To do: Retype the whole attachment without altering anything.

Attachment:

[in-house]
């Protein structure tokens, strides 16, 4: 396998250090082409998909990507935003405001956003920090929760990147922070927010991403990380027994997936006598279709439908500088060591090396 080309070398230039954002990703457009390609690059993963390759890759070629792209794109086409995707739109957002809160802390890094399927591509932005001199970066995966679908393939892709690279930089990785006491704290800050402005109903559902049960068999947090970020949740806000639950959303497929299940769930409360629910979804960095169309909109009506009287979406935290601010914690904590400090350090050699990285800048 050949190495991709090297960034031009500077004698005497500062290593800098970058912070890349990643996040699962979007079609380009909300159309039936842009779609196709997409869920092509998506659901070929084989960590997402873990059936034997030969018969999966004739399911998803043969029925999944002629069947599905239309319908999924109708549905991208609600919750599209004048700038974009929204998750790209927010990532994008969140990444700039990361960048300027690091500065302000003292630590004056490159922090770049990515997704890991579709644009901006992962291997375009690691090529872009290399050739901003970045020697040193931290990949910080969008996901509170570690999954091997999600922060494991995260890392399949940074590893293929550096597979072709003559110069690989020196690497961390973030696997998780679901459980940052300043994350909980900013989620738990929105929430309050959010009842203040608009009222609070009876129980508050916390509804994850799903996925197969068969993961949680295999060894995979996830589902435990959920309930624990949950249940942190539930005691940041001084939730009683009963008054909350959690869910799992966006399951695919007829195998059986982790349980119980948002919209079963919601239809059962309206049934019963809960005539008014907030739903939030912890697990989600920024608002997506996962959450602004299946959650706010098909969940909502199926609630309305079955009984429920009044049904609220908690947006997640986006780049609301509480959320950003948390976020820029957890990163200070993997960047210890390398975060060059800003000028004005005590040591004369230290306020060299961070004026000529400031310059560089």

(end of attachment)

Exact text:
[in-house]
């Protein structure tokens, strides 16, 4: 396998250090082409998909990507935003405001956003920090929760990147922070927010991403990380027994997936006598279709439908500088060591090396 080309070398230039954002990703457009390609690059993963390759890759070629792209794109086409995707739109957002809160802390890094399927591509932005001199970066995966679908393939892709690279930089990785006491704290800050402005109903559902049960068999947090970020949740806000639950959303497929299940769930409360629910979804960095169309909109009506009287979406935290601010914690904590400090350090050699990285800048 050949190495991709090297960034031009500077004698005497500062290593800098970058912070890349990643996040699962979007079609380009909300159309039936842009779609196709997409869920092509998506659901070929084989960590997402873990059936034997030969018969999966004739399911998803043969029925999944002629069947599905239309319908999924109708549905991208609600919750599209004048700038974009929204998750790209927010990532994008969140990444700039990361960048300027690091500065302000003292630590004056490159922090770049990515997704890991579709644009901006992962291997375009690691090529872009290399050739901003970045020697040193931290990949910080969008996901509170570690999954091997999600922060494991995260890392399949940074590893293929550096597979072709003559110069690989020196690497961390973030696997998780679901459980940052300043994350909980900013989620738990929105929430309050959010009842203040608009009222609070009876129980508050916390509804994850799903996925197969068969993961949680295999060894995979996830589902435990959920309930624990949950249940942190539930005691940041001084939730009683009963008054909350959690869910799992966006399951695919007829195998059986982790349980119980948002919209079963919601239809059962309206049934019963809960005539008014907030739903939030912890697990989600920024608002997506996962959450602004299946959650706010098909969940909502199926609630309305079955009984429920009044049904609220908690947006997640986006780049609301509480959320950003948390976020820029957890990163200070993997960047210890390398975060060059800003000028004005005590040591004369230290306020060299961070004026000529400031310059560089």